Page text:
To Americans and their skewed sense of distance, Mountain View, the Silicon Valley home to don’t-be-evil behemoth Google, is very close to San Francisco. Roughly 40 driving miles (64 km) separate the two cities. Little wonder many Googlers and other techies choose to live in infinitely cooler (both literally and figuratively) San Francisco instead of the Silicon Valley’s sprawling suburban strip-mall spine. I can relate. Yours truly is married to one of the non-Google techies* who chose, albeit briefly, a home in San Francisco over Silicon Valley.
With the above in mind, it can be quite the commute to get to the many companies in the Peninsula. No sane person wants to make the daily drive up and down the highways that connect San Francisco, San Jose and all the tech towns in-between, but, in typical California public transport dysfunction, the Caltrain commuter rail conveniently does not stop at the corporate campuses that define Silicon Valley. Thus, we have the Google Bus and other comparably swanky corporate shuttles (think Apple and Genentech.)
Although completely private, the Google Bus and its other counterparts use SFMTA’s public bus stops, like the MUNI stop at 24th and Castro that the Vachette and I frequently used. In fact, the buses often arrive within minutes of each other and pass each other SF’s already busy streets.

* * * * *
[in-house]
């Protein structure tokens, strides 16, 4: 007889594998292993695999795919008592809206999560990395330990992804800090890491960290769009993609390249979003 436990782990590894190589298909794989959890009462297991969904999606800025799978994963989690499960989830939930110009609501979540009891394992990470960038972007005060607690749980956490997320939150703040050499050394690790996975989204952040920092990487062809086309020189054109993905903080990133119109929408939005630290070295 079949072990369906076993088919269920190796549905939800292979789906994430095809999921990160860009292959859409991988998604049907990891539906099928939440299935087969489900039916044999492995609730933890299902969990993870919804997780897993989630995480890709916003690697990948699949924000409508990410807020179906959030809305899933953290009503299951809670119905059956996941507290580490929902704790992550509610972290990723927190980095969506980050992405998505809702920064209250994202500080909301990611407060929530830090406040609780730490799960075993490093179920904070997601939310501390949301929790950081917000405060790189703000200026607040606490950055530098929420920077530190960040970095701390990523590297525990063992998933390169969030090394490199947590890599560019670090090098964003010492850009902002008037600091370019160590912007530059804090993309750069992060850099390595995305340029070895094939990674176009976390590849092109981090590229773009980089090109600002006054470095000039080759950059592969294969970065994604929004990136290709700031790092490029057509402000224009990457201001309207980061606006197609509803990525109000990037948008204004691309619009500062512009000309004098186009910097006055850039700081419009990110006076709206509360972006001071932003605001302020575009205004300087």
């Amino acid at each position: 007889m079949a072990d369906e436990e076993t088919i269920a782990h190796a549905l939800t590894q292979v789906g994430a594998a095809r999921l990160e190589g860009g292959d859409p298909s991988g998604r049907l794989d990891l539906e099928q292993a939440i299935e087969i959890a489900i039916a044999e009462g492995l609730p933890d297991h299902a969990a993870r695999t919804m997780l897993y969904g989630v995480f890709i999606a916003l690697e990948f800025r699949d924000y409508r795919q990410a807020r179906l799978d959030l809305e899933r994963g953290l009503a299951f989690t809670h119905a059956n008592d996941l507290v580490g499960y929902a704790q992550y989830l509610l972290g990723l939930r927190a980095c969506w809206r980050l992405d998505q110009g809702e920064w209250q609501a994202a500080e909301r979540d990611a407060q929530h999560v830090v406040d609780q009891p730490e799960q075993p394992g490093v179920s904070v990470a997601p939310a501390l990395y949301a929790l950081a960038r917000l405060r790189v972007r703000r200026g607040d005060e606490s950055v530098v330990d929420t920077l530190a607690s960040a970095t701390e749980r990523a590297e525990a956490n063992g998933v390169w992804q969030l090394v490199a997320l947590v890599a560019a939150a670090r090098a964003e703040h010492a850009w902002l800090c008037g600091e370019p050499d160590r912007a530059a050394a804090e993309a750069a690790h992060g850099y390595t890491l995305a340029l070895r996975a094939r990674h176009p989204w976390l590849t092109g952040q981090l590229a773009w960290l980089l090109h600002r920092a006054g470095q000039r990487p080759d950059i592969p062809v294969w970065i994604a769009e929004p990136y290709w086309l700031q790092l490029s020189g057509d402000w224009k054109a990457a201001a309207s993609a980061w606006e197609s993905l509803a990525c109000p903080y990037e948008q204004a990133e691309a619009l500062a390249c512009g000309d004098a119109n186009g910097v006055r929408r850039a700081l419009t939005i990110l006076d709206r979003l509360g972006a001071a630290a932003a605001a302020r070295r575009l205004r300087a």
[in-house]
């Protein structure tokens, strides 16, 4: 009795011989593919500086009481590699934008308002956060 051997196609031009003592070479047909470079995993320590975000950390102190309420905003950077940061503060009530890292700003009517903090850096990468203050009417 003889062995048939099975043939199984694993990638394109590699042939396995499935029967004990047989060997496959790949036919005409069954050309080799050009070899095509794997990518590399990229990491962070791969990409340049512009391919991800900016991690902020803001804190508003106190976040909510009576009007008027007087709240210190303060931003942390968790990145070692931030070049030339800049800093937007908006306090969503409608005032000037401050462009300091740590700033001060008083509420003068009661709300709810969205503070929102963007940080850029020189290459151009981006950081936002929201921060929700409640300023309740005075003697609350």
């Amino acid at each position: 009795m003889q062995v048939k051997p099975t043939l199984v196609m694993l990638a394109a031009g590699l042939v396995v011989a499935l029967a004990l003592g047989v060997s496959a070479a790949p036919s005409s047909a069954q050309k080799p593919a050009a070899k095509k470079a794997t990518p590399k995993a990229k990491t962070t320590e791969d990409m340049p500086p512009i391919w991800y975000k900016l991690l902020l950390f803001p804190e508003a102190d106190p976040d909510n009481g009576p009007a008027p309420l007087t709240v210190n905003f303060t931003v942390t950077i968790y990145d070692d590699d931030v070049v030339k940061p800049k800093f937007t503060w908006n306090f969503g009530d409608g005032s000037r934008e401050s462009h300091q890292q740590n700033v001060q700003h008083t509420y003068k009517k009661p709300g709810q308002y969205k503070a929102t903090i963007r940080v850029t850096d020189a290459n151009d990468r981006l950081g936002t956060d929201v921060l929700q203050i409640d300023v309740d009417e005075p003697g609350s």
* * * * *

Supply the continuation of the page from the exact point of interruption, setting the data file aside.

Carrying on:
The existence of these buses not only highlights the demand for better public transportation; it also shows there is the financial means to do something to ameliorate the current lack of options. Even though carpooling on such a massive scale has its benefits, this transportation solution is only available to those fortunate enough to work for these companies. (If you consider their salaries, tech works already are a rather fortunate bunch.)
I find this private sector answer to gridlock unsettling. Instead of having a system all seven million Bay Area residents can utilize, the rich and socially awkward can migrate further north into San Francisco, and with their six-figure incomes, price out everyone else who can barely afford the rent. This is where I point you to Rebecca Solnit’s brilliant essay about the Google Bus and its effects on her city and its famed character. She evokes a reality that is more reminiscent of robber barons than San Francisco’s legendary Haight-Ashbury heyday (there’s no way hippies could afford today’s rents.) Read it. It provides some interesting food for thought.
*In the spirit of disclosure, my code-writing geekier half works at a company with offices both in San Francisco and Mountain View. This company does not provide its shuttle service between the two locales, but, in a more egalitarian fashion, it will pick up the tab for his Caltrain ticket when he has to go into MV.